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death, for which she sought earnestly to prepare herself, and on the third day she was no more.

"A grave was dug for her beside her mother, on the spot where I have planted the white rose-trees in memory of my beloved friend. Early in the morning, my brother and I followed her without noise to the grave. Just at the moment when I had caused the coffin to be opened for the last time, William, who had known nothing of her illness, and had hoped to see her again at matíns, came unexpectedly to us from the church. With fixed eye, and looks of unutterable horror, he threw himself on his knees beside the corpse: not a tear dropped from his eye, not a word from his lips; he only kissed her clasped hands, and we had some difficulty to remove him. Every morning at sunrise he continued to visit the grave, and there he tarried till the moment when the sexton was about to lock the gate of the church-yard. He never spoke to any one, but would look wildly up to Heaven, and then fix his eyes for hours together immoveably on the grave. His father imagined that a change of scene might mitigate his sorrow, and had him conveyed, but not without the most obstinate resistance, to an eminent physician at Warsaw. The resources of art, however, failed; the increasing derangement of his mind proved incurable. His father's remorse now comes too late-poor William! he is confined in a madhouse!"

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It was on a fierce and howling winter day that I was
crossing the dreary moor of Auchindown, on my way to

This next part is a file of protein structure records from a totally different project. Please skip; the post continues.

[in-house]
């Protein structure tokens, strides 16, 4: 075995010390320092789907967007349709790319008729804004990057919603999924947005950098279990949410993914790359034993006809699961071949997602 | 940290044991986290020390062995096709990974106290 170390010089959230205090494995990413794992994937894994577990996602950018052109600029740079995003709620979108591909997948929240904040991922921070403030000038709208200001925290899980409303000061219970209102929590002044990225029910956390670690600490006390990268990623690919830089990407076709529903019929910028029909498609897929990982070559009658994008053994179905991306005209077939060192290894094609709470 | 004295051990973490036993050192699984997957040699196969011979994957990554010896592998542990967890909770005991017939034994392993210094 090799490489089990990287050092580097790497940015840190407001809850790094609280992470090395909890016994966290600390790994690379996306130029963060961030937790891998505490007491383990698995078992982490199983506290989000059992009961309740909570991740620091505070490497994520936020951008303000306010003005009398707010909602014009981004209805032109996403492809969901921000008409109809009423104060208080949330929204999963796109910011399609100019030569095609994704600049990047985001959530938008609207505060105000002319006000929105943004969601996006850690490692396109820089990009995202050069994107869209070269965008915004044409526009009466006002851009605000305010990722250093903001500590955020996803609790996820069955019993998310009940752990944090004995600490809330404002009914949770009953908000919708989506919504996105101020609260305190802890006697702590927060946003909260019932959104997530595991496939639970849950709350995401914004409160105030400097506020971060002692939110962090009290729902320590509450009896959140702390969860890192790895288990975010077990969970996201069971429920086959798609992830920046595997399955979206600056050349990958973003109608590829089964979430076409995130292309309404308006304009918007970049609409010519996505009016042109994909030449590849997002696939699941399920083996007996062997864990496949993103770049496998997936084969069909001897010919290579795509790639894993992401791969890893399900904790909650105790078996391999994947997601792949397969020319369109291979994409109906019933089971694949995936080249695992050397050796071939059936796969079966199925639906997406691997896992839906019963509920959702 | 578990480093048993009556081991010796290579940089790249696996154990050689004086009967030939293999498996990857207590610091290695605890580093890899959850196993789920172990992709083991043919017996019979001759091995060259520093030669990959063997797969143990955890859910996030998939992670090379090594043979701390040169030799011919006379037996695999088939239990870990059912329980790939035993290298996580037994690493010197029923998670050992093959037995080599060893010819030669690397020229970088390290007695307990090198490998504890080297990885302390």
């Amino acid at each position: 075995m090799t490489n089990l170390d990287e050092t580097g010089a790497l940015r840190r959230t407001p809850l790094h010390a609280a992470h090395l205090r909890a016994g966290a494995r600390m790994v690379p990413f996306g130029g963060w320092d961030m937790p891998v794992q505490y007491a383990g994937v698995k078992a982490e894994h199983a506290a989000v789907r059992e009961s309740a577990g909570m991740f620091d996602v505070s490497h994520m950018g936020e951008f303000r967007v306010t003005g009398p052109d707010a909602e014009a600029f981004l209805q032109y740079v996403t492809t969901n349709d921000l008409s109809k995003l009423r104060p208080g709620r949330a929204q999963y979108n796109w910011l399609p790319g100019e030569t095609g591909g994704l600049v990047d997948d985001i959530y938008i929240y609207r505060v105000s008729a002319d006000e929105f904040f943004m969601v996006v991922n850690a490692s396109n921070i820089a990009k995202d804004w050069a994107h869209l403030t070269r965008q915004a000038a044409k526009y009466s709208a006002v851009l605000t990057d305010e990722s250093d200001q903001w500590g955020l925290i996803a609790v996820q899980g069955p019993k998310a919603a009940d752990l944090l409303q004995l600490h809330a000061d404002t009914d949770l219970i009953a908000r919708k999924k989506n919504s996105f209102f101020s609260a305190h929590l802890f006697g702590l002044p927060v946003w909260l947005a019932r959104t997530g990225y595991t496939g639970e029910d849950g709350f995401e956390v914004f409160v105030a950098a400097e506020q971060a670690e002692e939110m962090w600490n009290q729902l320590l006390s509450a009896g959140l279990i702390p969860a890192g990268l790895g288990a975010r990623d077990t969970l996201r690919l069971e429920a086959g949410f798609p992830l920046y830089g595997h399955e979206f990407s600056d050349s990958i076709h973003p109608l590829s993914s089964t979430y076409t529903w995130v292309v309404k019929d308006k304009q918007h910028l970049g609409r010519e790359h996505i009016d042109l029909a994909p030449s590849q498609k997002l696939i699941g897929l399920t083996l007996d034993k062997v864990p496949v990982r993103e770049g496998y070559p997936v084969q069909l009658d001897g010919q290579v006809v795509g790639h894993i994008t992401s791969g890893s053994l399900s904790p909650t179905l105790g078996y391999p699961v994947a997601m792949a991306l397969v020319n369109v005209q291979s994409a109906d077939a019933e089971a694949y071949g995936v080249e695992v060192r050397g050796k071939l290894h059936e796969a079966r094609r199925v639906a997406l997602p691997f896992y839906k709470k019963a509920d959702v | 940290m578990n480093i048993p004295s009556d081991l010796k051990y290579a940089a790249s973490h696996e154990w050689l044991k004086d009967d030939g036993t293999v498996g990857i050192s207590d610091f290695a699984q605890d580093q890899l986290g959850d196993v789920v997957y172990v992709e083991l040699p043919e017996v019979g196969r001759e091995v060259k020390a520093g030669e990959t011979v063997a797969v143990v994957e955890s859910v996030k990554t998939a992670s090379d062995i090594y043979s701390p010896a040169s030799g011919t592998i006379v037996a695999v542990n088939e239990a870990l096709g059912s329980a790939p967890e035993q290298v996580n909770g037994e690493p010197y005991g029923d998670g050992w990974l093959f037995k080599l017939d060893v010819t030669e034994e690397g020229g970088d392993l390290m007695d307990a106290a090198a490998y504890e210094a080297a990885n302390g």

the manse of that parish, a solitary pedestrian. The
snow, which had been incessantly falling for a week past,
was drifted into beautiful but dangerous wreaths, far and
wide, over the melancholy expanse--and the scene kept
visibly shifting before me, as the strong wind that blew
from every point of the compass struck the dazzling masses,
and heaved them up and down in endless transformation.
There was something inspiriting in the labour with which,
in the buoyant strength of youth, I forced my way
through the storm-and I could not but enjoy those
gleamings of sun-light that ever and anon burst through
some unexpected opening in the sky, and gave a character
of cheerfulness, and even warmth to the sides or summits
of the stricken hills. Sometimes the wind stopt of a
sudden, and then the air was as silent as the snow-not
a murmur to be heard from spring or stream, now all frozen
up over those high mooorlands.
As the momentary ces-

sations of the sharp drift allowed my eyes to look onwards

and around, I saw here and there up the little opening valleys, cottages just visible beneath the black stems of their snow covered clumps of trees, or beside some small spot of green pasture kept open for the sheep. These intimations of life and happiness came delightfully to me in the midst of the desolation; and the barking of a dog, attending some shepherd in his quest on the hill, put fresh vigour into my limbs, telling me that, lonely as I seemed to be, I was surrounded by cheerful though unseen company, and that I was not the only wanderer over

the snows.